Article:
Assuming that you're not particularly interested in keeping that linoleum tile your 1970's forebears installed in your kitchen, the choice between tile and hardwood is probably on your mind as you plan your kitchen remodel. With good reason, since both tile and hardwood bring a lot to the table in terms of style and function. There are pros and cons to both, and certainly examples of each to be inspired by. The ultimate choice, therefore, doesn't come down to "which is best", but "which is right for me and my home". So to help you answer that, here are a few of the major considerations of each for you to compare.
When it comes right down to it, both tile and hardwood can be installed in a kitchen. Where the differences come in, however, is how they each deal with comfort, durability, moisture & spills, and installation.
Cream-colored, large format tiles compliment the warm wood and pale granite in this kitchen remodel.
When it comes to durability, tile is a winner. The regular wear-and-tear of daily kitchen traffic won't damage the tile. There are some things that can, however. Ceramic tile is made from baked clay which can crack or chip if hit by a heavy or stronger object, and depending on the way the tile is manufactured, it's possible for the surface glazing or color to wear away in high-traffic areas over time. Check the tile's warranty and durability specifications to get an idea of what to expect.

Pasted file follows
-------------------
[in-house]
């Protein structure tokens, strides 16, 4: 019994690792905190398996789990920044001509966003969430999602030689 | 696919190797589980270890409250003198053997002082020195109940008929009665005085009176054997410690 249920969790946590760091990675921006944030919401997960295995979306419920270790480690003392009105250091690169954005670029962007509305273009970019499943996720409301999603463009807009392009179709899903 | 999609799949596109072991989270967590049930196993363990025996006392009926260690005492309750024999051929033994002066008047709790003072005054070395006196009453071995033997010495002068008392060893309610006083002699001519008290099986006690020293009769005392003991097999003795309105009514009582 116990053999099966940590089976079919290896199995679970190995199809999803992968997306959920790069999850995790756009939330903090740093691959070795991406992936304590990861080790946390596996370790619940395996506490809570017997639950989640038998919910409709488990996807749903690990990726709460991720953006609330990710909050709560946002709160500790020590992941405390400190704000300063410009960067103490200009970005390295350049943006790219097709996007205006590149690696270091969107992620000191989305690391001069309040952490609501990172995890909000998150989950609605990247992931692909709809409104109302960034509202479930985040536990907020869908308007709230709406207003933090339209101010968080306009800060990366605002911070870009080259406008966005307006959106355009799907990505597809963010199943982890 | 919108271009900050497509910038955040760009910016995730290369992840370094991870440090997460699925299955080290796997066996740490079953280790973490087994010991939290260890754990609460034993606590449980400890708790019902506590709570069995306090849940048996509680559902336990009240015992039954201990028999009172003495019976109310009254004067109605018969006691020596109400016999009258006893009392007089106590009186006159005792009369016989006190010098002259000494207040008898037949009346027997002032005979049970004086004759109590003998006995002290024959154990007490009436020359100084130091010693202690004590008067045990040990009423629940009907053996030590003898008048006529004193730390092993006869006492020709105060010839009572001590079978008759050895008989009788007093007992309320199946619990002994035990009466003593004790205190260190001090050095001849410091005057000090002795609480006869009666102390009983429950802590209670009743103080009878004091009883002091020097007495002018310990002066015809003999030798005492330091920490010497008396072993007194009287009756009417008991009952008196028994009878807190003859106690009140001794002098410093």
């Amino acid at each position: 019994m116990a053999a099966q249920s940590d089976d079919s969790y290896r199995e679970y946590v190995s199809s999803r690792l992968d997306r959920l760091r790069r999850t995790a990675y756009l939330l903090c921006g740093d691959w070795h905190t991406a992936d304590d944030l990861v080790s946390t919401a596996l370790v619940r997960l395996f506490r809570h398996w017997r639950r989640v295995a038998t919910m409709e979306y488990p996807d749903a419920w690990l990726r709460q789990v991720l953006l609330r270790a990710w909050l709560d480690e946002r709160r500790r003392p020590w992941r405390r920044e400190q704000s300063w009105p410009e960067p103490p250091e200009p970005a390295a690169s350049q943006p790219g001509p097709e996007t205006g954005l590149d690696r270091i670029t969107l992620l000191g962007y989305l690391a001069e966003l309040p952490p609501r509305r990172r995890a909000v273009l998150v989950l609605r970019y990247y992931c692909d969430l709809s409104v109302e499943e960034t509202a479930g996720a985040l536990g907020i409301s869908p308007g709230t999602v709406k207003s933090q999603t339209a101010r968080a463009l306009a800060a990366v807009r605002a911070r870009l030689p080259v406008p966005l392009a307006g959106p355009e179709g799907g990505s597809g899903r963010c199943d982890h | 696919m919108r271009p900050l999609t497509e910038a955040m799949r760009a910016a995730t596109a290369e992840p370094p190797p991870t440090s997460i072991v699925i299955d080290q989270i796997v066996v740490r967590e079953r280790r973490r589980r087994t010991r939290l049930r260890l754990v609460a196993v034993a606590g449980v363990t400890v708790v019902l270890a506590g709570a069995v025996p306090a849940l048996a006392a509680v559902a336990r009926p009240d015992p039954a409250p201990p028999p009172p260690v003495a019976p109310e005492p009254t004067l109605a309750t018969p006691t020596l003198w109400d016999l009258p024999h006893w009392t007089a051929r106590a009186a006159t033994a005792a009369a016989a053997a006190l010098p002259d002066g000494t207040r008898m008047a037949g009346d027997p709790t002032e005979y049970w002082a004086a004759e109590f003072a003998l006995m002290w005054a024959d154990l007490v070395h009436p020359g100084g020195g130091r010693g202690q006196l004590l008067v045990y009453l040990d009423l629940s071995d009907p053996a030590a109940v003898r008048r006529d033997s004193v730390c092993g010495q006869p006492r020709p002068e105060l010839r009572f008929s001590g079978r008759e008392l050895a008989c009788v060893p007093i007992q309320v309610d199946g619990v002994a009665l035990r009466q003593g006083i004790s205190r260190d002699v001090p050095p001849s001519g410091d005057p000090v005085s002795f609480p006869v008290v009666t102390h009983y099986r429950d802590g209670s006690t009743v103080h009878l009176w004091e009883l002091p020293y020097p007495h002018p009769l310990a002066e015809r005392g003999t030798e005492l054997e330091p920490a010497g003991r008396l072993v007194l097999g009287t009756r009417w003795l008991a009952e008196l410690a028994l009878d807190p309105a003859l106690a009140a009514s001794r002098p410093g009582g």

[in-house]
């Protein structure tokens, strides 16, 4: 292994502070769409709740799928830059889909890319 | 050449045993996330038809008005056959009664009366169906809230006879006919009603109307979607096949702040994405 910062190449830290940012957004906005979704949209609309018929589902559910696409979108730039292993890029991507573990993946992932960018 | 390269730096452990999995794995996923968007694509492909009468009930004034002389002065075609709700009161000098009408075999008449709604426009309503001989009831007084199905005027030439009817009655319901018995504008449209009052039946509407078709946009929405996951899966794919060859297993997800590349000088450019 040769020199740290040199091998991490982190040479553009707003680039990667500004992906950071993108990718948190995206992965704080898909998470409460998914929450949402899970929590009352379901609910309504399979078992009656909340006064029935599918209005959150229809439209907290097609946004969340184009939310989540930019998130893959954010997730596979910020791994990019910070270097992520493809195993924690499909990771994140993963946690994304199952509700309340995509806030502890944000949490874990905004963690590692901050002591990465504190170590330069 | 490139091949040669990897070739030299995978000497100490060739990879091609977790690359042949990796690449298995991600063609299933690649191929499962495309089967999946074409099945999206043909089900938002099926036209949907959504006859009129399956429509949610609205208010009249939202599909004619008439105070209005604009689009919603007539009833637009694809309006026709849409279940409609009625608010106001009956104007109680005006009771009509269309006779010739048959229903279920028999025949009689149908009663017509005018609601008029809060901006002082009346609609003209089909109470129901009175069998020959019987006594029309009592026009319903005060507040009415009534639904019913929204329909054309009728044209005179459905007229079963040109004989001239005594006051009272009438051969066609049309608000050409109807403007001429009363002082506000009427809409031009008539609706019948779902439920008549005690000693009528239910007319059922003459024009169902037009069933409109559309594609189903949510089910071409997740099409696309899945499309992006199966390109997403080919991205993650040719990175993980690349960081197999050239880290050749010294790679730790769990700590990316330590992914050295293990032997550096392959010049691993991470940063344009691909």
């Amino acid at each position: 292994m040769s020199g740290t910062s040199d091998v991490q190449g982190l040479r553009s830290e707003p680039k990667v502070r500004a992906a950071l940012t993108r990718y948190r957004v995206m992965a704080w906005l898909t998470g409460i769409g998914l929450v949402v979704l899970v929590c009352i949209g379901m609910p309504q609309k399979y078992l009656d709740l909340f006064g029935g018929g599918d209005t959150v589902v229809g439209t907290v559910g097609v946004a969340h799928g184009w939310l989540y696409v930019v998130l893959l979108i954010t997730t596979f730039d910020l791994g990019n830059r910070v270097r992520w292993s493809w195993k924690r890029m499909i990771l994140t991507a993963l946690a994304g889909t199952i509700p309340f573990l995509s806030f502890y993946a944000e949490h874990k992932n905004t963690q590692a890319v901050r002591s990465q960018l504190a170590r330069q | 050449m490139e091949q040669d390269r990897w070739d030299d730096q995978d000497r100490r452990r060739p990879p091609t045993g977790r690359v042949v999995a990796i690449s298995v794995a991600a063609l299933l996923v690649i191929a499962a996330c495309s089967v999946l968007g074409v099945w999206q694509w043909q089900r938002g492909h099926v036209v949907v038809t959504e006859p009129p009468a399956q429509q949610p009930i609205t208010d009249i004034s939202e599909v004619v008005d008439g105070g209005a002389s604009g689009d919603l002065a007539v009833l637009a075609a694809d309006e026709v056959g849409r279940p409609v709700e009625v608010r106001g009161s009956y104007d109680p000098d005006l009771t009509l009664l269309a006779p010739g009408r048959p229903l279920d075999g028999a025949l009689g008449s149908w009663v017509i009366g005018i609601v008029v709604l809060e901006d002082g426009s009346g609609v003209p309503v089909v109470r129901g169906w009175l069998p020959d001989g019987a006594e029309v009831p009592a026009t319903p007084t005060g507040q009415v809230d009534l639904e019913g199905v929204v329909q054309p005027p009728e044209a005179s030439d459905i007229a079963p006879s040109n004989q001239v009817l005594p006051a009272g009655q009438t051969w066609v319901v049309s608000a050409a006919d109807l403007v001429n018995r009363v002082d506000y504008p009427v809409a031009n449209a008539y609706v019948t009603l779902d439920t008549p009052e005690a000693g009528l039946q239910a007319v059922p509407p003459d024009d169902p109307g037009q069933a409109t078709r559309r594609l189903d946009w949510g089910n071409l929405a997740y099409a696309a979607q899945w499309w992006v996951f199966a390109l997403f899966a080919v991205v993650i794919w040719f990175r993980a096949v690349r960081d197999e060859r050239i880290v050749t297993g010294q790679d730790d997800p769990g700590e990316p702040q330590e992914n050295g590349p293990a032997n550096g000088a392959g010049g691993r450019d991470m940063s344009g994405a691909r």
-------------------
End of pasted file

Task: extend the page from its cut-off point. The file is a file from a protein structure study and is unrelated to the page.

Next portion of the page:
Moisture isn't going to have a major affect on tile as long as it has been installed properly and the grout is in good condition. The tile/grout layer creates a barrier over the subfloor, protecting it from the damage of a wet spill. Most tiles will be resistant to stains, but certain types of foods may stain if not cleaned up immediately depending on the nature of the tile's surface.
Tile is a hard surface that can be uncomfortable to stand on for longer periods of time. In the kitchen, this is an important consideration for those periods of cooking and cleaning that keep you in one spot for a while. It may be necessary to use cushioning kitchen rugs in those areas, which, of course, means covering up some of the tile.
A downside to tile its that it's cold, and can make a room feel cold. The upside, however, is that radiant heating can be installed under tile floors, eliminating the physical discomfort of a cold tile underfoot. A radiant heating system, however, is an added element to your project, with it's own cost and installation needs.
Also, be aware that tile can't be installed on a subfloor that gives or bounces, such as a standard plywood subfloor. A concrete slab floor is best, but extra-thick plywood can be used, possibly with added support underneath. If the floor gives too much, the grout or tile will crack, and no amount of patchwork will fix the problem.
There are thousands of floor tile products on the market, and most come in a standard sizes that make it possible to nearly endlessly mix and match. This means that tile give you easy options to create designs, patterns and add interesting details in your kitchen floor that can't be achieved as easily using other methods. Tile also isn't limited to a grid, increasing the ability to create a custom floor that is unique to your kitchen and your personality.
A distressed hardwood floor completes the French Country style of this kitchen.